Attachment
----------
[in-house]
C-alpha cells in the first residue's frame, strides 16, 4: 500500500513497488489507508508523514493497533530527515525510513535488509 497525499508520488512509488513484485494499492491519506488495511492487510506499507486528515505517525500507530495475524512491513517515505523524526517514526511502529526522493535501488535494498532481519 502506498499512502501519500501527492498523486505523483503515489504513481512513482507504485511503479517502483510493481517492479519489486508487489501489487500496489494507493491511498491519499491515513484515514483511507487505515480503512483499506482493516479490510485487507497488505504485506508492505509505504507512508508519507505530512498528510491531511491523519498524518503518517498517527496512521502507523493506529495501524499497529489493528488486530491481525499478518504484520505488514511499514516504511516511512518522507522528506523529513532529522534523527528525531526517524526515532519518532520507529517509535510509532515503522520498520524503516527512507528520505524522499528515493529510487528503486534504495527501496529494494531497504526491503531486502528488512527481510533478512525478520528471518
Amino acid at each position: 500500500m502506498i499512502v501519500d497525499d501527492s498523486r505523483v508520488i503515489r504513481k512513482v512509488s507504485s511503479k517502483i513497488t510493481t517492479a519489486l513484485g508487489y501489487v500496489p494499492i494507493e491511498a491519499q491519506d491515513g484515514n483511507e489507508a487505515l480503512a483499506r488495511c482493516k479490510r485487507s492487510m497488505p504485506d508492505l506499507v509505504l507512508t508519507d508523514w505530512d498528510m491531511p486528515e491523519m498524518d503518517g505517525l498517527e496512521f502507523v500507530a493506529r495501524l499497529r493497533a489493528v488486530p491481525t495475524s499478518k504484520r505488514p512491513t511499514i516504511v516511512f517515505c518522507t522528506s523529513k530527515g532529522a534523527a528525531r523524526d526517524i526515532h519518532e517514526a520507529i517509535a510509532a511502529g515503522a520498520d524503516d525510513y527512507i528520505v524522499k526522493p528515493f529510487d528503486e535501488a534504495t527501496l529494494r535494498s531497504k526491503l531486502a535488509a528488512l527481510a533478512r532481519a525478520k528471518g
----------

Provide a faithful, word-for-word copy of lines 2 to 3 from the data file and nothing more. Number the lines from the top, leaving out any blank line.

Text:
C-alpha cells in the first residue's frame, strides 16, 4: 500500500513497488489507508508523514493497533530527515525510513535488509 497525499508520488512509488513484485494499492491519506488495511492487510506499507486528515505517525500507530495475524512491513517515505523524526517514526511502529526522493535501488535494498532481519 502506498499512502501519500501527492498523486505523483503515489504513481512513482507504485511503479517502483510493481517492479519489486508487489501489487500496489494507493491511498491519499491515513484515514483511507487505515480503512483499506482493516479490510485487507497488505504485506508492505509505504507512508508519507505530512498528510491531511491523519498524518503518517498517527496512521502507523493506529495501524499497529489493528488486530491481525499478518504484520505488514511499514516504511516511512518522507522528506523529513532529522534523527528525531526517524526515532519518532520507529517509535510509532515503522520498520524503516527512507528520505524522499528515493529510487528503486534504495527501496529494494531497504526491503531486502528488512527481510533478512525478520528471518
Amino acid at each position: 500500500m502506498i499512502v501519500d497525499d501527492s498523486r505523483v508520488i503515489r504513481k512513482v512509488s507504485s511503479k517502483i513497488t510493481t517492479a519489486l513484485g508487489y501489487v500496489p494499492i494507493e491511498a491519499q491519506d491515513g484515514n483511507e489507508a487505515l480503512a483499506r488495511c482493516k479490510r485487507s492487510m497488505p504485506d508492505l506499507v509505504l507512508t508519507d508523514w505530512d498528510m491531511p486528515e491523519m498524518d503518517g505517525l498517527e496512521f502507523v500507530a493506529r495501524l499497529r493497533a489493528v488486530p491481525t495475524s499478518k504484520r505488514p512491513t511499514i516504511v516511512f517515505c518522507t522528506s523529513k530527515g532529522a534523527a528525531r523524526d526517524i526515532h519518532e517514526a520507529i517509535a510509532a511502529g515503522a520498520d524503516d525510513y527512507i528520505v524522499k526522493p528515493f529510487d528503486e535501488a534504495t527501496l529494494r535494498s531497504k526491503l531486502a535488509a528488512l527481510a533478512r532481519a525478520k528471518g